I understand the rationale behind not wanting to feel responsible for helping an injection drug user shoot up, but people who inject drugs will get high whether or not they have access to clean, fresh syringes or not. As such, this idea doesn’t make much sense — shouldn’t pharmacists want to help underserved, at-risk persons from reusing sharps or sharing them with other users? Also, even if you purchase syringes off the black market, the only choice for most rural Tennessean injection drug users, there’s no guarantee they’re clean.

Anyway. To wrap this “fact” up, know that it’s legal to purchase syringes from pharmacies here in Tennessee without prescriptions but, in the same breath, understand you’re highly likely to get turned down.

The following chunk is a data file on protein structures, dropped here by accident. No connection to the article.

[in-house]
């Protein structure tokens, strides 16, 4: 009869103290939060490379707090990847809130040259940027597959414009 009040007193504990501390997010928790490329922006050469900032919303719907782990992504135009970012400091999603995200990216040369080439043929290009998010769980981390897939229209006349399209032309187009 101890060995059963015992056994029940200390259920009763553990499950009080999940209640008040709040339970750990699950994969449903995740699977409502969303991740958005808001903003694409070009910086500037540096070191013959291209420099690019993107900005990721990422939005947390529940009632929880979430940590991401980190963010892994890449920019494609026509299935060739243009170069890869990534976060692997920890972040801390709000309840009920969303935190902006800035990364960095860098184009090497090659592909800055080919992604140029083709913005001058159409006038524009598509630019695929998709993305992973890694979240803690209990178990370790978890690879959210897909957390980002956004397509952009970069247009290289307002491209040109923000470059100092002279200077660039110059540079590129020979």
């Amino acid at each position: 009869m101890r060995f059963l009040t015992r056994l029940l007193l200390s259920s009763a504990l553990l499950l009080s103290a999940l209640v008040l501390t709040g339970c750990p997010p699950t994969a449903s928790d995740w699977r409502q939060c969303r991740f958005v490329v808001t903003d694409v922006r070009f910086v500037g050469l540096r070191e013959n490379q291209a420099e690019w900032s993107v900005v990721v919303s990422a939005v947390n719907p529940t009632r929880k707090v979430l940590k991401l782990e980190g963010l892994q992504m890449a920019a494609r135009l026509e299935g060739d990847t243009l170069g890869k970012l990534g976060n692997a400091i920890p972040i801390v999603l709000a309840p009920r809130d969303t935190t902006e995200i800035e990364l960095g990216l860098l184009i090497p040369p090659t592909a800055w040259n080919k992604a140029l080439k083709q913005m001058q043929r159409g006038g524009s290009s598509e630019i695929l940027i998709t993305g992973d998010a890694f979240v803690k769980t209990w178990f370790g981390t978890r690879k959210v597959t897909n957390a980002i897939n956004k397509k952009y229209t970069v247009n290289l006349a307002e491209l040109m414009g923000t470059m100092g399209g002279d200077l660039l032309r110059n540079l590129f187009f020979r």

Myth #2 — If You Have a Reliable Illicit Source for Diverted Prescription Medication, You’ll Never Come Across Fakes

Assume you occasionally consume prescription opioids (Norco, OxyContin). It doesn’t matter how often you take them. What does matter, in this scenario, is the source of the opioids. 

According to federal government statistics, beginning in 2015, the rate of opioid prescribing in the United States dropped for the first time in some two full decades. This caused major supply chain issues on the American illicit opioid market. 

People who were then able to regularly, reliably source prescription opioids from trusted sources had to do things like:

  • Start paying more for the same pharmaceuticals they were once getting. 
  • Go longer between their chances to source opioids since many people got completely cut off from opioids by their physicians.